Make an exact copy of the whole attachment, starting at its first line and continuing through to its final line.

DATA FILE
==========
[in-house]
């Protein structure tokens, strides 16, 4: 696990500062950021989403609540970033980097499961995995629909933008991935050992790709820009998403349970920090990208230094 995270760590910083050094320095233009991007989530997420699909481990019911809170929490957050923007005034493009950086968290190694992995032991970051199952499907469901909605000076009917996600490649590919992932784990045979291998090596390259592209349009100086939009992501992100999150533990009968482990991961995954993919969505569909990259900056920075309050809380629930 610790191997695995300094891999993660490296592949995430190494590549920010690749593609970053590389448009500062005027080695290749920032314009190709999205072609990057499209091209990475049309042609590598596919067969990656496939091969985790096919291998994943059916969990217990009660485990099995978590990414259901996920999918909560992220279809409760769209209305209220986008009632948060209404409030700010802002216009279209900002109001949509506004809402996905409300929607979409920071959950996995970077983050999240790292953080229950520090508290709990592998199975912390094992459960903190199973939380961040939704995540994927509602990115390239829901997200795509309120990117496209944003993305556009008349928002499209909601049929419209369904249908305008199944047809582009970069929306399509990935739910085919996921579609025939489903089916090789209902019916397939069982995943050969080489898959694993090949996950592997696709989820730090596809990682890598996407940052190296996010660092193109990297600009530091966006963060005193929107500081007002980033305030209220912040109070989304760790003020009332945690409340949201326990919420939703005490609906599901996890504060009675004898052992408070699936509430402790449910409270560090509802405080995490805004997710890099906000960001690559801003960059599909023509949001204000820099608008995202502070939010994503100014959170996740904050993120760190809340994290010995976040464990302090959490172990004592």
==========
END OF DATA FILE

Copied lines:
[in-house]
């Protein structure tokens, strides 16, 4: 696990500062950021989403609540970033980097499961995995629909933008991935050992790709820009998403349970920090990208230094 995270760590910083050094320095233009991007989530997420699909481990019911809170929490957050923007005034493009950086968290190694992995032991970051199952499907469901909605000076009917996600490649590919992932784990045979291998090596390259592209349009100086939009992501992100999150533990009968482990991961995954993919969505569909990259900056920075309050809380629930 610790191997695995300094891999993660490296592949995430190494590549920010690749593609970053590389448009500062005027080695290749920032314009190709999205072609990057499209091209990475049309042609590598596919067969990656496939091969985790096919291998994943059916969990217990009660485990099995978590990414259901996920999918909560992220279809409760769209209305209220986008009632948060209404409030700010802002216009279209900002109001949509506004809402996905409300929607979409920071959950996995970077983050999240790292953080229950520090508290709990592998199975912390094992459960903190199973939380961040939704995540994927509602990115390239829901997200795509309120990117496209944003993305556009008349928002499209909601049929419209369904249908305008199944047809582009970069929306399509990935739910085919996921579609025939489903089916090789209902019916397939069982995943050969080489898959694993090949996950592997696709989820730090596809990682890598996407940052190296996010660092193109990297600009530091966006963060005193929107500081007002980033305030209220912040109070989304760790003020009332945690409340949201326990919420939703005490609906599901996890504060009675004898052992408070699936509430402790449910409270560090509802405080995490805004997710890099906000960001690559801003960059599909023509949001204000820099608008995202502070939010994503100014959170996740904050993120760190809340994290010995976040464990302090959490172990004592």